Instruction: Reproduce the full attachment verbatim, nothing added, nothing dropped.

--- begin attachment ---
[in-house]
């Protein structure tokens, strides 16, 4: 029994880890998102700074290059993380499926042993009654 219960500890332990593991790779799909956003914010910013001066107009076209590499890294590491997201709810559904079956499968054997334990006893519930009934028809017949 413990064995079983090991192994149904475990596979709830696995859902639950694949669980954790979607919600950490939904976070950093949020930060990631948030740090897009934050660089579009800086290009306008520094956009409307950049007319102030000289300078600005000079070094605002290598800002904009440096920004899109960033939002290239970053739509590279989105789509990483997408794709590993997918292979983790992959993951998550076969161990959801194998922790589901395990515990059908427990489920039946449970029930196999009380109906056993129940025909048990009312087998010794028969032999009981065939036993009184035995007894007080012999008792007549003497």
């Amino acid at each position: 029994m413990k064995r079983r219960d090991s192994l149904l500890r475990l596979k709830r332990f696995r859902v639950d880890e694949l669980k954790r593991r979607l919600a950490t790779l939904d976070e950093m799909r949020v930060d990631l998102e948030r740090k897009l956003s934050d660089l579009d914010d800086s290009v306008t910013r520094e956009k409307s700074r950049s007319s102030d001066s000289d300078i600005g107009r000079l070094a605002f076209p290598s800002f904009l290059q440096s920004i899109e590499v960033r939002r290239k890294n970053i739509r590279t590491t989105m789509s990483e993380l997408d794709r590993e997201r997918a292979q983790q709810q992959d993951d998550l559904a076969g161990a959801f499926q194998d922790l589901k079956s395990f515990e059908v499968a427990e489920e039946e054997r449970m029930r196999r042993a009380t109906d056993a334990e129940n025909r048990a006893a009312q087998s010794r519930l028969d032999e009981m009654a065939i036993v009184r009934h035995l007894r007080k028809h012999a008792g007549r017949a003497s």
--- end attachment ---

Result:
[in-house]
């Protein structure tokens, strides 16, 4: 029994880890998102700074290059993380499926042993009654 219960500890332990593991790779799909956003914010910013001066107009076209590499890294590491997201709810559904079956499968054997334990006893519930009934028809017949 413990064995079983090991192994149904475990596979709830696995859902639950694949669980954790979607919600950490939904976070950093949020930060990631948030740090897009934050660089579009800086290009306008520094956009409307950049007319102030000289300078600005000079070094605002290598800002904009440096920004899109960033939002290239970053739509590279989105789509990483997408794709590993997918292979983790992959993951998550076969161990959801194998922790589901395990515990059908427990489920039946449970029930196999009380109906056993129940025909048990009312087998010794028969032999009981065939036993009184035995007894007080012999008792007549003497």
């Amino acid at each position: 029994m413990k064995r079983r219960d090991s192994l149904l500890r475990l596979k709830r332990f696995r859902v639950d880890e694949l669980k954790r593991r979607l919600a950490t790779l939904d976070e950093m799909r949020v930060d990631l998102e948030r740090k897009l956003s934050d660089l579009d914010d800086s290009v306008t910013r520094e956009k409307s700074r950049s007319s102030d001066s000289d300078i600005g107009r000079l070094a605002f076209p290598s800002f904009l290059q440096s920004i899109e590499v960033r939002r290239k890294n970053i739509r590279t590491t989105m789509s990483e993380l997408d794709r590993e997201r997918a292979q983790q709810q992959d993951d998550l559904a076969g161990a959801f499926q194998d922790l589901k079956s395990f515990e059908v499968a427990e489920e039946e054997r449970m029930r196999r042993a009380t109906d056993a334990e129940n025909r048990a006893a009312q087998s010794r519930l028969d032999e009981m009654a065939i036993v009184r009934h035995l007894r007080k028809h012999a008792g007549r017949a003497s």